Sangrias is a subtle restaurant, easy to underestimate if you don’t pay attention. There is a slightly subversive element in how they prepare and present their Mexican favorites, trying to be about 95% traditional and 5% creative. They serve up dishes: pork ranchero and carnitas michoachan style and they look normal, as if they could have come out of any Atlanta chain. Then you try their tomatillo sauce and whoa.. hardly Atlanta Tex Mex.
It’s a game they play throughout the menu, of trying to appear the way customers would want their food and then adding just a twist to keep people from going, “same old same old”. And of course it’s just about impossible to understand unless you show up on Tuesday nights, when the owner begins to show off his Puerto Rican roots and pulls out Puerto Rican dishes. I recently had their biftec encebollado, a thin marinated steak served with a lot of red beans and white rice. This leads to a story that one of my coworkers once told me:
I go on Tuesday nights and I get their camarones a la criolla and I mix it with everything: the white rice, the red beans, everything. I really like it. The owner walks by and asks me, surprised, “What are you doing to my dish?” And I reply, “It’s good – want to try some?”
Perhaps the best dish my family has had their recently is their tacos asada, which can be steak, chicken or pork served “asada style”. It’s a new dish on the menu, and close in character to the tacos you can get at the mom n’ pop taquerias. Yes, Sangrias pays attention to trends.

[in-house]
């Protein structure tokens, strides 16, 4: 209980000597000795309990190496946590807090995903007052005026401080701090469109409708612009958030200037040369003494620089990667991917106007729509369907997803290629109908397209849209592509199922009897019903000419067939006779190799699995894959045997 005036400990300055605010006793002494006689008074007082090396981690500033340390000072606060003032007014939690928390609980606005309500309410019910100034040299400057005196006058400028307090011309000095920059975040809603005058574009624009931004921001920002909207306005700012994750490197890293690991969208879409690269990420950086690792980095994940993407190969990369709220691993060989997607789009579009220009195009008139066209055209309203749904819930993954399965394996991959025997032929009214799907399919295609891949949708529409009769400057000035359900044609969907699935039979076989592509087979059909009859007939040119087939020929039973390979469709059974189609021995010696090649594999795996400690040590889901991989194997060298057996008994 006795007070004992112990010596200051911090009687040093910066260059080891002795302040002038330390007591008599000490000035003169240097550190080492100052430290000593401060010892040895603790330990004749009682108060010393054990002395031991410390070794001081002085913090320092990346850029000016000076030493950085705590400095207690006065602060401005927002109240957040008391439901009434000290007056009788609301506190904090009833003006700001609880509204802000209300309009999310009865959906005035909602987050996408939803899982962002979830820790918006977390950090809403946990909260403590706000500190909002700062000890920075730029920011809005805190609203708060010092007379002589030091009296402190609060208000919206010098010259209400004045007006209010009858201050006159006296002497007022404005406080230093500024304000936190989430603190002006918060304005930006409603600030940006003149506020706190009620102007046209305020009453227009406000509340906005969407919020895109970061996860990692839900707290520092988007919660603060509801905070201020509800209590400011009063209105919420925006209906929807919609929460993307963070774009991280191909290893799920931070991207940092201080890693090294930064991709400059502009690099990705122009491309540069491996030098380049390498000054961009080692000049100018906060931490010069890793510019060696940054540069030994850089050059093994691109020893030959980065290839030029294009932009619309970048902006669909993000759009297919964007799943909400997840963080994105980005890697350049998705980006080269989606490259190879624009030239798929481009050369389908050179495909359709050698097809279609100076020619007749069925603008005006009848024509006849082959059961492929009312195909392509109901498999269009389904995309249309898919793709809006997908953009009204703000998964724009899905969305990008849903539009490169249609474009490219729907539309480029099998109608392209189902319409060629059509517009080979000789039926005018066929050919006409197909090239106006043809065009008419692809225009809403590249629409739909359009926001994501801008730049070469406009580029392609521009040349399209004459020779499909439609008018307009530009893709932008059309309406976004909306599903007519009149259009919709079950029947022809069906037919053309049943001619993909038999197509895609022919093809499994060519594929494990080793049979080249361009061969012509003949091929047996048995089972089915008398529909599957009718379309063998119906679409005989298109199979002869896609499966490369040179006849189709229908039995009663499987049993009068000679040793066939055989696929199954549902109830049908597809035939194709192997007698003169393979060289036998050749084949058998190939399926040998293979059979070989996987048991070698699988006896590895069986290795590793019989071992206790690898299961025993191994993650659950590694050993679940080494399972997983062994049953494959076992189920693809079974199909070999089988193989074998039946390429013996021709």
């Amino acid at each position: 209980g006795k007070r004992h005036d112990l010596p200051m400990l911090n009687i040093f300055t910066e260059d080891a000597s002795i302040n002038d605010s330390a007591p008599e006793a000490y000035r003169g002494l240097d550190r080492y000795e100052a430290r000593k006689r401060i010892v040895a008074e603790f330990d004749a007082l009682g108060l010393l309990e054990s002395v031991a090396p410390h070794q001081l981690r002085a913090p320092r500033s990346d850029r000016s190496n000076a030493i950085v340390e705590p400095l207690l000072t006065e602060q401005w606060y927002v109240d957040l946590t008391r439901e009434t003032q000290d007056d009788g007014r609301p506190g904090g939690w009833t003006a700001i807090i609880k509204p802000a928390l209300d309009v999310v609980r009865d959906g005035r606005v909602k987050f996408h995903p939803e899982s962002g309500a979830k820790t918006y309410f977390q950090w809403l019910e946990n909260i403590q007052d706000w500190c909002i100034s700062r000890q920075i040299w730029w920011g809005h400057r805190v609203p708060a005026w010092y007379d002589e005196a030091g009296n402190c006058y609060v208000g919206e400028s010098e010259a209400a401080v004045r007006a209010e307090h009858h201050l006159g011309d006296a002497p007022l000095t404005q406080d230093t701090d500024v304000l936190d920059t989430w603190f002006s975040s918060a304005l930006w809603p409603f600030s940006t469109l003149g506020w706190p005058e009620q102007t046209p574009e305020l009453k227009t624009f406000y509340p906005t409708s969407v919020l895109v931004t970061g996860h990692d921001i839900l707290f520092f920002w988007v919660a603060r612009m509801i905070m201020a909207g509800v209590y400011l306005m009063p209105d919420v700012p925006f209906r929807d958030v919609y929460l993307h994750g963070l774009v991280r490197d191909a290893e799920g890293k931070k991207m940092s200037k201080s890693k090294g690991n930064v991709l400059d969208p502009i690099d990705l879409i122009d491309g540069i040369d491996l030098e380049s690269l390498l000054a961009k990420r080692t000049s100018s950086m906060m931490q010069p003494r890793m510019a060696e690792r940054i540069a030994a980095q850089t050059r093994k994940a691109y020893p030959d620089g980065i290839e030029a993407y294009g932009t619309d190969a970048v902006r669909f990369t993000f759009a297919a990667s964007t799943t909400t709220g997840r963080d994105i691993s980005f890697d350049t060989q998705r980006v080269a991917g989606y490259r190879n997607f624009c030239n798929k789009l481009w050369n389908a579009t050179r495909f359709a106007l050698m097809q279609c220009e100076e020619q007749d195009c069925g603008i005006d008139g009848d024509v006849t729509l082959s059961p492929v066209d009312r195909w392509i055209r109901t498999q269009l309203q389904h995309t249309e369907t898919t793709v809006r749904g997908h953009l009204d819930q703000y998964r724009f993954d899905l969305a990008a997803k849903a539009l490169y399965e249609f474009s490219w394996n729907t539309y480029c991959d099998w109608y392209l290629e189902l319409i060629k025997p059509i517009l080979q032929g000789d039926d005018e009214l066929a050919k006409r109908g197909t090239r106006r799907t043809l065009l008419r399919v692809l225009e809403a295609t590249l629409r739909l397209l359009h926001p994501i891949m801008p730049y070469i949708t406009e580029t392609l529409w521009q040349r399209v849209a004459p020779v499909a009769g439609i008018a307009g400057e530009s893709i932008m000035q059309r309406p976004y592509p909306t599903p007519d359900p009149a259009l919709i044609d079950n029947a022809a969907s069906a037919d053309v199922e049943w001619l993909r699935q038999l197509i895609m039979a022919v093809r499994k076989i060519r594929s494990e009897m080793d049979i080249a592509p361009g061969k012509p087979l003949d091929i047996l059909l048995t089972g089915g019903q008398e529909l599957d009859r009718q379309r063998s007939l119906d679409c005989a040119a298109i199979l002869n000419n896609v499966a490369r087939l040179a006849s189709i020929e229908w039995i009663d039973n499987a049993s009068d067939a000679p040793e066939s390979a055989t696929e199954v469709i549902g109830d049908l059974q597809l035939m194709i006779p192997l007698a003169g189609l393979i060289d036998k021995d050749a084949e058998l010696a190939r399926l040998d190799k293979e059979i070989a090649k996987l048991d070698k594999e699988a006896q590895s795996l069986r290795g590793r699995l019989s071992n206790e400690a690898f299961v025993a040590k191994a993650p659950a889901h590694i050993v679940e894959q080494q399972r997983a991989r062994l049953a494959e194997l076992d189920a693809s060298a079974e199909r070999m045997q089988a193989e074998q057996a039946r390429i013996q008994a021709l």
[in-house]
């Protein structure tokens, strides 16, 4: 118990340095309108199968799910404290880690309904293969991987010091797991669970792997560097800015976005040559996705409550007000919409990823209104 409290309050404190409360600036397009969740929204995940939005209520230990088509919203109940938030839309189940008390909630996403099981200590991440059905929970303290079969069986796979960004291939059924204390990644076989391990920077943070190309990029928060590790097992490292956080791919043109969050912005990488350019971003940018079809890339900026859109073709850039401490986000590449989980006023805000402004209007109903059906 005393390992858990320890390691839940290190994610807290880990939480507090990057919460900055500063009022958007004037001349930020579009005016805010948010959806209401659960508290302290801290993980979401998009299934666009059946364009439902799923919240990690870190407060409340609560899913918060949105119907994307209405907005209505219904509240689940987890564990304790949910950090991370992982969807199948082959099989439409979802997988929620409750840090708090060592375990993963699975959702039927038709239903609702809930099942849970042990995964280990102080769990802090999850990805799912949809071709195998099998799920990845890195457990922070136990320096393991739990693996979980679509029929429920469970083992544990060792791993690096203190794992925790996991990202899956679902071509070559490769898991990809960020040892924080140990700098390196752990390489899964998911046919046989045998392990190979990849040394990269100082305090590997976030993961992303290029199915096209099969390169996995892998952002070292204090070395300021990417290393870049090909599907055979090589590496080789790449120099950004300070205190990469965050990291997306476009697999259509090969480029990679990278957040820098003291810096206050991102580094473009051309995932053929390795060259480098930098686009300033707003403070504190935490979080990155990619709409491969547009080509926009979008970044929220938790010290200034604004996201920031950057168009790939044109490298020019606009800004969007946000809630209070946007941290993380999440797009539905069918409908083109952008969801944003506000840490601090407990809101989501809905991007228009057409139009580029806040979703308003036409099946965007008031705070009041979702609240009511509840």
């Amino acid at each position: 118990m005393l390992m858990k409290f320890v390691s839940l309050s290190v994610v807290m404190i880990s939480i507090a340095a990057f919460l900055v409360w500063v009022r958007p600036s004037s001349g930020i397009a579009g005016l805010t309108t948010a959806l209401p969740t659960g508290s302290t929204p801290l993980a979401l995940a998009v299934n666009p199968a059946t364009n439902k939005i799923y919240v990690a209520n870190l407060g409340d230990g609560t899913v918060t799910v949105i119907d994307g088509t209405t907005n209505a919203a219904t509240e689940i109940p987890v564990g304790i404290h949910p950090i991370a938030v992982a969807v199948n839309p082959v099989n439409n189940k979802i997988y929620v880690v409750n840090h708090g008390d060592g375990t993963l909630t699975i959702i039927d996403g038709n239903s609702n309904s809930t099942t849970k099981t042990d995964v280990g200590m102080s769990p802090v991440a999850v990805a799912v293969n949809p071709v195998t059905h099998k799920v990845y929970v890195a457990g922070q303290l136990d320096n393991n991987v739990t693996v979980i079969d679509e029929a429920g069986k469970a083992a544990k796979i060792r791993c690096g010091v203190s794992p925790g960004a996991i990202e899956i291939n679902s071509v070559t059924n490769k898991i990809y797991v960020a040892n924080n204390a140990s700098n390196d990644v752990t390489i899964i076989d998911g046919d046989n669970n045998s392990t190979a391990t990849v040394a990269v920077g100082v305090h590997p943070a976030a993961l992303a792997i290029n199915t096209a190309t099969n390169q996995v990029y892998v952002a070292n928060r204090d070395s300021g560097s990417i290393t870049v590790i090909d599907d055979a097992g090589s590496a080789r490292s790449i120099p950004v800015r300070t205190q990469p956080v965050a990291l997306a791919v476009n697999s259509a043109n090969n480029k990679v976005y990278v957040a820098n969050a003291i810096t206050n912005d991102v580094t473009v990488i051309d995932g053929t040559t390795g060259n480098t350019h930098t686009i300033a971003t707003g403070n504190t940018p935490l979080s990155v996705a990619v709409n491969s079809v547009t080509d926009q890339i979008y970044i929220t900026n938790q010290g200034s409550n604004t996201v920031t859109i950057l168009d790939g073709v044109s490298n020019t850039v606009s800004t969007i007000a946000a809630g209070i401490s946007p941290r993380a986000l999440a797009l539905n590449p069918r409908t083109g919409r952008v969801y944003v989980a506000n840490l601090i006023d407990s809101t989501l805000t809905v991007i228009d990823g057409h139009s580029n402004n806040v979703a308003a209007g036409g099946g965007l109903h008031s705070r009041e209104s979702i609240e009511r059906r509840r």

Service here is good, but depending on where you sit, it can sometimes be slow. There is a bar area, with televisions and such, and it tends to be understaffed. The people watching at the bar, though, is great. Thin men in brown tanned skin, ponytails, and cowboy gear sit next to pale IT pros in kahkis and blues. The ethnic mix of customers is a spectrum of colors.
Also noteworthy, the cheesecake flan of Sangria’s has a well deserved reputation.
In short, this isn’t a place where it pays to be too traditional or formal with the menu. You need to explore, because Sangrias, to use a musical analogy, isn’t playing classical from sheet music. This is a jazz joint, ad libbing on the edges of more formal music, and it’s in the specials, the Tuesday nights, the new dishes, where you can hear this restaurant really belt one.
Verdict: Classic Mexican and border favorites with a subversive twist here and there. Highly recommended.
Sangria’s Mexican Cafe
4369 Hugh Howell Road
Tucker, GA 30084
Notes: Sangria’s is in a strip mall dominated by an abandoned Ace Hardware store, roughly opposite the Publix shopping center. It doesn’t face the Hugh Howell side, and facing the empty Ace building, is actually on the left hand side. You should see a bunch of cars parked there. Yes, they’re all going to Sangria’s.